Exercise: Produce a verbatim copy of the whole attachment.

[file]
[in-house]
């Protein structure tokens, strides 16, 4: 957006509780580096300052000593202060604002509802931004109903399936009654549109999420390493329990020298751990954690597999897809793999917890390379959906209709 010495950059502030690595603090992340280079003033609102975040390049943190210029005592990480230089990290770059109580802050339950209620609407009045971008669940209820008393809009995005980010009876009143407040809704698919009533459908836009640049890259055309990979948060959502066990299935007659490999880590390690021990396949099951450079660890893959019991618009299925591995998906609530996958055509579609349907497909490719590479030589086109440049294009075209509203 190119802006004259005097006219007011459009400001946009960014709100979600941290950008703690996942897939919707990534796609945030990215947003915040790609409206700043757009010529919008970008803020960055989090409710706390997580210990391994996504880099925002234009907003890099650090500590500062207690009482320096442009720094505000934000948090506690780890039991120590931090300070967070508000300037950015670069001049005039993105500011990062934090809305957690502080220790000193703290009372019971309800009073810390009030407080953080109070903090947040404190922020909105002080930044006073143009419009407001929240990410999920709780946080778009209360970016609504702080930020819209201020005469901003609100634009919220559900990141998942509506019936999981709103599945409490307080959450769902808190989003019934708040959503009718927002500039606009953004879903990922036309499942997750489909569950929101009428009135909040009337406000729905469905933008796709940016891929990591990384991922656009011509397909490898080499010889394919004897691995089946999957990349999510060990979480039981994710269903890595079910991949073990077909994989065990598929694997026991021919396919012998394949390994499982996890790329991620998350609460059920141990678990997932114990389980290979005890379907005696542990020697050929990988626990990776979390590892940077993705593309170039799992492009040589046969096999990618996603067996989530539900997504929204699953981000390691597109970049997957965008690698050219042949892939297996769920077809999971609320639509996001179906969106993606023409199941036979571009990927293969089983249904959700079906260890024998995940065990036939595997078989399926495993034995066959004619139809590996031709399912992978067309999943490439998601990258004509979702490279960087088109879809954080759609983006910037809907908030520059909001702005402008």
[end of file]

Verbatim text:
[in-house]
């Protein structure tokens, strides 16, 4: 957006509780580096300052000593202060604002509802931004109903399936009654549109999420390493329990020298751990954690597999897809793999917890390379959906209709 010495950059502030690595603090992340280079003033609102975040390049943190210029005592990480230089990290770059109580802050339950209620609407009045971008669940209820008393809009995005980010009876009143407040809704698919009533459908836009640049890259055309990979948060959502066990299935007659490999880590390690021990396949099951450079660890893959019991618009299925591995998906609530996958055509579609349907497909490719590479030589086109440049294009075209509203 190119802006004259005097006219007011459009400001946009960014709100979600941290950008703690996942897939919707990534796609945030990215947003915040790609409206700043757009010529919008970008803020960055989090409710706390997580210990391994996504880099925002234009907003890099650090500590500062207690009482320096442009720094505000934000948090506690780890039991120590931090300070967070508000300037950015670069001049005039993105500011990062934090809305957690502080220790000193703290009372019971309800009073810390009030407080953080109070903090947040404190922020909105002080930044006073143009419009407001929240990410999920709780946080778009209360970016609504702080930020819209201020005469901003609100634009919220559900990141998942509506019936999981709103599945409490307080959450769902808190989003019934708040959503009718927002500039606009953004879903990922036309499942997750489909569950929101009428009135909040009337406000729905469905933008796709940016891929990591990384991922656009011509397909490898080499010889394919004897691995089946999957990349999510060990979480039981994710269903890595079910991949073990077909994989065990598929694997026991021919396919012998394949390994499982996890790329991620998350609460059920141990678990997932114990389980290979005890379907005696542990020697050929990988626990990776979390590892940077993705593309170039799992492009040589046969096999990618996603067996989530539900997504929204699953981000390691597109970049997957965008690698050219042949892939297996769920077809999971609320639509996001179906969106993606023409199941036979571009990927293969089983249904959700079906260890024998995940065990036939595997078989399926495993034995066959004619139809590996031709399912992978067309999943490439998601990258004509979702490279960087088109879809954080759609983006910037809907908030520059909001702005402008």